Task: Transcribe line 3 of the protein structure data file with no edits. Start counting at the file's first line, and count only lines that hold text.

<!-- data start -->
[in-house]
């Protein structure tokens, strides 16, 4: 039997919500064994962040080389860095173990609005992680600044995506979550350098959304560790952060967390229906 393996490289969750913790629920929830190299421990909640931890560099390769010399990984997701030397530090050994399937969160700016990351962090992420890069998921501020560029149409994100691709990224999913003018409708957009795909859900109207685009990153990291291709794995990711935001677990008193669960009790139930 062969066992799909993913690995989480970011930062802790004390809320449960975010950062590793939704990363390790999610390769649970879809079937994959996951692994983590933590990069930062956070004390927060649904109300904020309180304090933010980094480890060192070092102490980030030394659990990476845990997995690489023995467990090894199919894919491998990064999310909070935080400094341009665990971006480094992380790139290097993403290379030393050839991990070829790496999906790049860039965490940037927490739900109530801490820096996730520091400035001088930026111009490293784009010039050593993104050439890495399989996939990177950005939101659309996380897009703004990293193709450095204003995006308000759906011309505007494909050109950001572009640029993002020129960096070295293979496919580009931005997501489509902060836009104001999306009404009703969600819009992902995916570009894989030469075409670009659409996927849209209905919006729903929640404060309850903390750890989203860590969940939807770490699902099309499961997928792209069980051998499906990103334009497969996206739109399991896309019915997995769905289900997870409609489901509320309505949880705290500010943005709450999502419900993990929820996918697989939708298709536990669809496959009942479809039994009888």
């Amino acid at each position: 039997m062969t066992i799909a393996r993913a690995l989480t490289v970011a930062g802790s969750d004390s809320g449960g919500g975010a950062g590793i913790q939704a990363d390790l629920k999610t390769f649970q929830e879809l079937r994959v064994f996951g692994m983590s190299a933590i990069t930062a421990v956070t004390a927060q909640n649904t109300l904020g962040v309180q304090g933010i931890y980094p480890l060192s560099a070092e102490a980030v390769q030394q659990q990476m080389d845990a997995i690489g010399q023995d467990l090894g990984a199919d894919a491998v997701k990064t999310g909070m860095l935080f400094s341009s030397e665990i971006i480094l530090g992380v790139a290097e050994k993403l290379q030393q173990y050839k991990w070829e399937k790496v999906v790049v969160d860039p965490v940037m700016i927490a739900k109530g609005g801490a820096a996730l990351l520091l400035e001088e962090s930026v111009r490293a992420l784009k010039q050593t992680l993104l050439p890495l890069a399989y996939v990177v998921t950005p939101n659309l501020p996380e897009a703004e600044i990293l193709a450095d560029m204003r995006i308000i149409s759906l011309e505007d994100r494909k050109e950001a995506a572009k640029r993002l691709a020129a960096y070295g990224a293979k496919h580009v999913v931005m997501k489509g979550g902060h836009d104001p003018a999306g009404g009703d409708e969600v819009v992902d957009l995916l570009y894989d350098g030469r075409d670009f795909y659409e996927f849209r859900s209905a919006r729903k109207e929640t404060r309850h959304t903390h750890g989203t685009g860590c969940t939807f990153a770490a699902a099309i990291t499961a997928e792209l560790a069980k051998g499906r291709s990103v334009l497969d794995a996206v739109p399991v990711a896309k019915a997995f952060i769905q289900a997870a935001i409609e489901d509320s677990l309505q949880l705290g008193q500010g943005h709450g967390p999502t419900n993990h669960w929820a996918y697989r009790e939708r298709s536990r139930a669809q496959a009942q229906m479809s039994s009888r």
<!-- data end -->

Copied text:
């Amino acid at each position: 039997m062969t066992i799909a393996r993913a690995l989480t490289v970011a930062g802790s969750d004390s809320g449960g919500g975010a950062g590793i913790q939704a990363d390790l629920k999610t390769f649970q929830e879809l079937r994959v064994f996951g692994m983590s190299a933590i990069t930062a421990v956070t004390a927060q909640n649904t109300l904020g962040v309180q304090g933010i931890y980094p480890l060192s560099a070092e102490a980030v390769q030394q659990q990476m080389d845990a997995i690489g010399q023995d467990l090894g990984a199919d894919a491998v997701k990064t999310g909070m860095l935080f400094s341009s030397e665990i971006i480094l530090g992380v790139a290097e050994k993403l290379q030393q173990y050839k991990w070829e399937k790496v999906v790049v969160d860039p965490v940037m700016i927490a739900k109530g609005g801490a820096a996730l990351l520091l400035e001088e962090s930026v111009r490293a992420l784009k010039q050593t992680l993104l050439p890495l890069a399989y996939v990177v998921t950005p939101n659309l501020p996380e897009a703004e600044i990293l193709a450095d560029m204003r995006i308000i149409s759906l011309e505007d994100r494909k050109e950001a995506a572009k640029r993002l691709a020129a960096y070295g990224a293979k496919h580009v999913v931005m997501k489509g979550g902060h836009d104001p003018a999306g009404g009703d409708e969600v819009v992902d957009l995916l570009y894989d350098g030469r075409d670009f795909y659409e996927f849209r859900s209905a919006r729903k109207e929640t404060r309850h959304t903390h750890g989203t685009g860590c969940t939807f990153a770490a699902a099309i990291t499961a997928e792209l560790a069980k051998g499906r291709s990103v334009l497969d794995a996206v739109p399991v990711a896309k019915a997995f952060i769905q289900a997870a935001i409609e489901d509320s677990l309505q949880l705290g008193q500010g943005h709450g967390p999502t419900n993990h669960w929820a996918y697989r009790e939708r298709s536990r139930a669809q496959a009942q229906m479809s039994s009888r």